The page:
It can be very hard to say no to a client, especially when they are your first or only client at the time.
However you need to look at it from YOUR point of view, not the clients.
Put yourself in their shoes. Would you treat a freelancer the way they’re treating you?
We’re always advised to look at things from the other persons’ point of view. But in doing so we tend to forget about looking at it from our point of view and protecting our own interests.
You can’t expect a plumber to stay in business if he is constantly called with questions but never called out to do any repair work and never paid. Your mechanic can’t keep his shop open when people say I’ll bring it in next month. There are bills to pay.
Just because you don’t own a brick and mortar shop doesn’t mean you can operate without any payment. Your time spent on free work is time you could be spending on paid work or learning new skills.
NOTE: No one has to know you don’t have other work but consider this, you could be wrapped up working on something for free and miss an opportunity for a paid client!
Queue the song: “England Dan & John F. Coley – It’s Sad To Belong to someone else when the right one comes along!”
So how do you tell a client no?
First write down your reasons you don’t want to or are worried about working with them?
- They don’t pay me
- They expect free work
- They take up valuable time
- They ghost me.
Now take these items and write out a response setting aside any previous frustration or anger and remember that this person obviously doesn’t understand how business works so explain it in a calm but educational way.
You could say something like this:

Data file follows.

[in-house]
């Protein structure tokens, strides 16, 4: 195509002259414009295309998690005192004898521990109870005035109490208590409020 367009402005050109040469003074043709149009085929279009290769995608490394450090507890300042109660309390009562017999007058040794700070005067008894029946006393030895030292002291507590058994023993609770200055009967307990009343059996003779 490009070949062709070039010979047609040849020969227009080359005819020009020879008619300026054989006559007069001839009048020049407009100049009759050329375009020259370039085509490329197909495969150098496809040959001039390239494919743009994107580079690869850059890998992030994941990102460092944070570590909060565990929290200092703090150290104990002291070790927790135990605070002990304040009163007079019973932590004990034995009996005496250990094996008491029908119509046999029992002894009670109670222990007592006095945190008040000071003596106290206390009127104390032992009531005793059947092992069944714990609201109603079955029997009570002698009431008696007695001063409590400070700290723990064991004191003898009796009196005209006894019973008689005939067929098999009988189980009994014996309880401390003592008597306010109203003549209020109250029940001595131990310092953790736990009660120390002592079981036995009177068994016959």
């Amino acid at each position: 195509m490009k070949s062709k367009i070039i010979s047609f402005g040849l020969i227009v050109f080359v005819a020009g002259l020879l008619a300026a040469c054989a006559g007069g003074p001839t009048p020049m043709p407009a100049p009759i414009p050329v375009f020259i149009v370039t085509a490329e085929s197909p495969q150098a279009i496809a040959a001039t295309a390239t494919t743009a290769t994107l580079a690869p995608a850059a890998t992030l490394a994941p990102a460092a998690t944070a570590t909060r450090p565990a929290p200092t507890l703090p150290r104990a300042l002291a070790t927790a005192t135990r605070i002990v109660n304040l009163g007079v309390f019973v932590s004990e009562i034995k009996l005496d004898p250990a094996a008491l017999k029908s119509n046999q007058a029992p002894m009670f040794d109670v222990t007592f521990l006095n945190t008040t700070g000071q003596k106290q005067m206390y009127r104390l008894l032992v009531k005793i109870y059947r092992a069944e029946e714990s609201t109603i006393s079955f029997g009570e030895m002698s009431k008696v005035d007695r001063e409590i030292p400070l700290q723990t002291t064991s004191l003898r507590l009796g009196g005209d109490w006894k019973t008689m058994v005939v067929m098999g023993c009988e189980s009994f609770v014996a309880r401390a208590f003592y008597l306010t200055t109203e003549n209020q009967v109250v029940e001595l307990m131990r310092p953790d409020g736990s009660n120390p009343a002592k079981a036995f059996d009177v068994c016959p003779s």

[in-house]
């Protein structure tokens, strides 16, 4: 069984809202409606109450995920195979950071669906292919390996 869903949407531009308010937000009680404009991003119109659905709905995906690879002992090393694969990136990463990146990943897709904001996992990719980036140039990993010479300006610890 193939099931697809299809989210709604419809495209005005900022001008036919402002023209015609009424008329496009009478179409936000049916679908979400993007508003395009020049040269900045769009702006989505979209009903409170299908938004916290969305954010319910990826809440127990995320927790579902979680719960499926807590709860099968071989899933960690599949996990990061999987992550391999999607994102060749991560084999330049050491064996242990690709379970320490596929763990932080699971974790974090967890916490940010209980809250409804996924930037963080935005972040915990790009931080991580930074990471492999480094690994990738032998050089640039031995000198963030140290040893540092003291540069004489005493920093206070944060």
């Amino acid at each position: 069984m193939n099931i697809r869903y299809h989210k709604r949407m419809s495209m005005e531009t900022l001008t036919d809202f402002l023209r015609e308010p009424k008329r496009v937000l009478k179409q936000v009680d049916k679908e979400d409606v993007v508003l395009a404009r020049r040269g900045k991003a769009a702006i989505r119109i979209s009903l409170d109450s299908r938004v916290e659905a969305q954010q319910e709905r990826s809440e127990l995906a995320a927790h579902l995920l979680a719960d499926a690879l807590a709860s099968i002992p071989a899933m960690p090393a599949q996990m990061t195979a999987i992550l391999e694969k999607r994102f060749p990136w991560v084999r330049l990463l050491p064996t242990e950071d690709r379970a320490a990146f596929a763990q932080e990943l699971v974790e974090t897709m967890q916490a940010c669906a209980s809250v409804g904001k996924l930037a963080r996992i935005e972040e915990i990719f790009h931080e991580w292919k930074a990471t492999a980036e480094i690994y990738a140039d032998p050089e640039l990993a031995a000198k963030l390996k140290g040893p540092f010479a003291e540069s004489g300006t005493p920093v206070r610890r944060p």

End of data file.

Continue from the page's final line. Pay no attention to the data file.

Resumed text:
“I’m sorry I can’t continue to help you for free, I have bills to pay and my business cannot continue without paid work. The time I’m taking to help you is pulling from other jobs from paying clients and your busy schedule keeps you from communicating for long periods of time. By the time we reconnect I have to reacquaint myself with your situation. Again this is time being taken from other clients.”
“May I suggest you search the internet for some web development groups that offer free or volunteer help. If I can be of assistance in this matter please let me know. Thank you for your interests and good luck in your future endeavors.”
You spent good time and money on your education. Now it’s time to get compensation for that time, effort and money. You have to chose if your compensation is going to be “Satisfaction” or “Money”!
Satisfaction doesn’t pay the internet or hosting bill, buy your computer or hardware or pay your course and membership fees.
By turning your point of view, it helps you to remember that although the customer is always right…if they aren’t paying…they’re NOT a customer…they’re asking for charity!